The mechanism of hemostasis in these ultrasound-exposed vascular wounds appears thermal in origin and involves denaturization of native perivascular collagen with subsequent formation of an extensive fibrin network that covers the hole, thereby sealing it closed. The fibrin links with adjacent vessel wall tissues to form a seal that has been shown to be independent of puncture hole size. Acoustic streaming forces generated by the HIFU beam were also observed to play a role in opposing the escape of blood from the vascular wound. Blood clotting is not believed to be a factor in achieving acoustic hemostasis, as evidenced by equally rapid and complete wound sealing in highly anticoagulated animals and in ex vivo vessels in which saline has been substituted for blood.
Overview of the Present Invention
FIGS. 1 and 2 show the main components of an ultrasonic system suitable for use in implementing the present invention. As illustrated in FIG. 1, a hand-held applicator unit 2 is positioned over an arterial wound 8 in the patient. Included with the hand-held applicator unit is a generally single-use, pre-sterilized cover and acoustic coupling shell 4 that slips over applicator 2. A control unit 6 implements algorithms to facilitate the method and is coupled to applicator 2.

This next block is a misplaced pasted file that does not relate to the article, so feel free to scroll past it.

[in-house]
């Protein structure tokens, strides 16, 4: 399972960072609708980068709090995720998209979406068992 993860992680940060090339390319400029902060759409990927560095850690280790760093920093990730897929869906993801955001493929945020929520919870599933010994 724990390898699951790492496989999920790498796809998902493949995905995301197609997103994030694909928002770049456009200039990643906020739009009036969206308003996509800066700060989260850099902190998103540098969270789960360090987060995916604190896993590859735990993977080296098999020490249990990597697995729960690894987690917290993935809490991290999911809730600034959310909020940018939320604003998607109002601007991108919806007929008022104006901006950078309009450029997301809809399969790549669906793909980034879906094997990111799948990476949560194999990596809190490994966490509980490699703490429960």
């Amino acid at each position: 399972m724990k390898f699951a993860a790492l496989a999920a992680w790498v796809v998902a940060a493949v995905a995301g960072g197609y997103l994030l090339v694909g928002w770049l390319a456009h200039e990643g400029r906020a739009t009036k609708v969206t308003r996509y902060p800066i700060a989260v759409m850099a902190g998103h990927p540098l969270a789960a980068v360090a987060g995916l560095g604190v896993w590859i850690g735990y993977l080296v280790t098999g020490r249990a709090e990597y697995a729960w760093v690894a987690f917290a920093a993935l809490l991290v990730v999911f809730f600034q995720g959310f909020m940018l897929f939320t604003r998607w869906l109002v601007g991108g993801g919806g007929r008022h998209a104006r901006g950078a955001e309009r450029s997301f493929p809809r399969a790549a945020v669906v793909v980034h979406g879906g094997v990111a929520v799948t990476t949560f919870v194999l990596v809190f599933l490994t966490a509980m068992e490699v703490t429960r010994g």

The user enters various conventional scan and control parameters into an input unit 70, which typically includes user input devices 72. Examples of such devices include a keyboard, knobs, and buttons. The input unit is connected to a processing system 74, which will typically comprise a plurality of microprocessors and/or digital signal processors. Processing system 74 may, however, also be implemented using a single processor of sufficient speed to handle the various tasks described below. A conventional memory 75 will normally be included in the system to store, among other data, transmission control parameters and imaging data generated in any given implementation of the present invention.
Processing system 74 sets, adjusts, and monitors the operating parameters of a conventional transmission and control circuit 76. Control circuit 76 forms a transmit ultrasonic waveform by generating and applying electrical control and driving signals to an ultrasound transducer 78, which preferably comprises an array of individually controllable piezoelectric elements. As is well known in the art, the piezoelectric elements generate ultrasonic waves when electric, signals of a proper frequency are applied to them; conversely, when receiving reflected ultrasonic waves, they generate electrical signals corresponding to the mechanical vibrations caused by the returning ultrasonic waves.